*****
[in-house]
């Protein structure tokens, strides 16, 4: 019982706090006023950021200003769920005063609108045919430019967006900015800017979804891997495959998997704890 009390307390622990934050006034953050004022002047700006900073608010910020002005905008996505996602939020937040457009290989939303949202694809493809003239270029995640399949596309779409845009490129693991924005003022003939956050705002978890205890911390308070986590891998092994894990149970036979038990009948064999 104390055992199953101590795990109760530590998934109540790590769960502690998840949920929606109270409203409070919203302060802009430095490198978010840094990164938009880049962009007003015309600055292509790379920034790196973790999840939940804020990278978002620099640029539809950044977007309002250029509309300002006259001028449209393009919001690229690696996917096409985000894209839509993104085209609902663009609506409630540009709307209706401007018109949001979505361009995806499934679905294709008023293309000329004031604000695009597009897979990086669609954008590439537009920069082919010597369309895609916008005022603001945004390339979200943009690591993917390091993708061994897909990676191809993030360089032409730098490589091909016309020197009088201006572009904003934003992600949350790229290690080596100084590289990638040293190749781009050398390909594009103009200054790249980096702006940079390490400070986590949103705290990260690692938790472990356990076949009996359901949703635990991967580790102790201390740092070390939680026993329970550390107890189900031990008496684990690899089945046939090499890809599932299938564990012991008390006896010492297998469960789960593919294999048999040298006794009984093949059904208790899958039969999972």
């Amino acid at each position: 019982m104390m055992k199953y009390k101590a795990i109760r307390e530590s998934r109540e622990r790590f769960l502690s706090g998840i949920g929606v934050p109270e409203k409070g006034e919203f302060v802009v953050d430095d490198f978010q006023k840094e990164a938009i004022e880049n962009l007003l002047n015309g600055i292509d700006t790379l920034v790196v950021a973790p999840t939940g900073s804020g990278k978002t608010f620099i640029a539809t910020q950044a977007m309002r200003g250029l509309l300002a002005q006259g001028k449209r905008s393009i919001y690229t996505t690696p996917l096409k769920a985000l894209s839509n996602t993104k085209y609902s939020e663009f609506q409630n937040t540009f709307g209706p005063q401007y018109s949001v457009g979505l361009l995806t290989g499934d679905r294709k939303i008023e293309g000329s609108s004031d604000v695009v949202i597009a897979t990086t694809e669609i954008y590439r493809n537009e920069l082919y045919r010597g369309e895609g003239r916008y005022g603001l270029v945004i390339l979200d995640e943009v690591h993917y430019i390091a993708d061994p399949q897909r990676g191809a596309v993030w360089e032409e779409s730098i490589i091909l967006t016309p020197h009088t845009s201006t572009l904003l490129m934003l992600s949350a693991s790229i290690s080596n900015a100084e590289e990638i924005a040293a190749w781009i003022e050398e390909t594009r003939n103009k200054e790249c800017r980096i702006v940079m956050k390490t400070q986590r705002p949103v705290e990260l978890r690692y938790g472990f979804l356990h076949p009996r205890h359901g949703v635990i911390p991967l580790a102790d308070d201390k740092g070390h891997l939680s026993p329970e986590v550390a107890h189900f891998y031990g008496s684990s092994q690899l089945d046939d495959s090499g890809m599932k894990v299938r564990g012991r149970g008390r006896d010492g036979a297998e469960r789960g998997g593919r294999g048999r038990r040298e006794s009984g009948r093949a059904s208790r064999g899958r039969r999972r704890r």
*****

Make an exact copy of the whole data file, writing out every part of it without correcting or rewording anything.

[in-house]
């Protein structure tokens, strides 16, 4: 019982706090006023950021200003769920005063609108045919430019967006900015800017979804891997495959998997704890 009390307390622990934050006034953050004022002047700006900073608010910020002005905008996505996602939020937040457009290989939303949202694809493809003239270029995640399949596309779409845009490129693991924005003022003939956050705002978890205890911390308070986590891998092994894990149970036979038990009948064999 104390055992199953101590795990109760530590998934109540790590769960502690998840949920929606109270409203409070919203302060802009430095490198978010840094990164938009880049962009007003015309600055292509790379920034790196973790999840939940804020990278978002620099640029539809950044977007309002250029509309300002006259001028449209393009919001690229690696996917096409985000894209839509993104085209609902663009609506409630540009709307209706401007018109949001979505361009995806499934679905294709008023293309000329004031604000695009597009897979990086669609954008590439537009920069082919010597369309895609916008005022603001945004390339979200943009690591993917390091993708061994897909990676191809993030360089032409730098490589091909016309020197009088201006572009904003934003992600949350790229290690080596100084590289990638040293190749781009050398390909594009103009200054790249980096702006940079390490400070986590949103705290990260690692938790472990356990076949009996359901949703635990991967580790102790201390740092070390939680026993329970550390107890189900031990008496684990690899089945046939090499890809599932299938564990012991008390006896010492297998469960789960593919294999048999040298006794009984093949059904208790899958039969999972």
């Amino acid at each position: 019982m104390m055992k199953y009390k101590a795990i109760r307390e530590s998934r109540e622990r790590f769960l502690s706090g998840i949920g929606v934050p109270e409203k409070g006034e919203f302060v802009v953050d430095d490198f978010q006023k840094e990164a938009i004022e880049n962009l007003l002047n015309g600055i292509d700006t790379l920034v790196v950021a973790p999840t939940g900073s804020g990278k978002t608010f620099i640029a539809t910020q950044a977007m309002r200003g250029l509309l300002a002005q006259g001028k449209r905008s393009i919001y690229t996505t690696p996917l096409k769920a985000l894209s839509n996602t993104k085209y609902s939020e663009f609506q409630n937040t540009f709307g209706p005063q401007y018109s949001v457009g979505l361009l995806t290989g499934d679905r294709k939303i008023e293309g000329s609108s004031d604000v695009v949202i597009a897979t990086t694809e669609i954008y590439r493809n537009e920069l082919y045919r010597g369309e895609g003239r916008y005022g603001l270029v945004i390339l979200d995640e943009v690591h993917y430019i390091a993708d061994p399949q897909r990676g191809a596309v993030w360089e032409e779409s730098i490589i091909l967006t016309p020197h009088t845009s201006t572009l904003l490129m934003l992600s949350a693991s790229i290690s080596n900015a100084e590289e990638i924005a040293a190749w781009i003022e050398e390909t594009r003939n103009k200054e790249c800017r980096i702006v940079m956050k390490t400070q986590r705002p949103v705290e990260l978890r690692y938790g472990f979804l356990h076949p009996r205890h359901g949703v635990i911390p991967l580790a102790d308070d201390k740092g070390h891997l939680s026993p329970e986590v550390a107890h189900f891998y031990g008496s684990s092994q690899l089945d046939d495959s090499g890809m599932k894990v299938r564990g012991r149970g008390r006896d010492g036979a297998e469960r789960g998997g593919r294999g048999r038990r040298e006794s009984g009948r093949a059904s208790r064999g899958r039969r999972r704890r």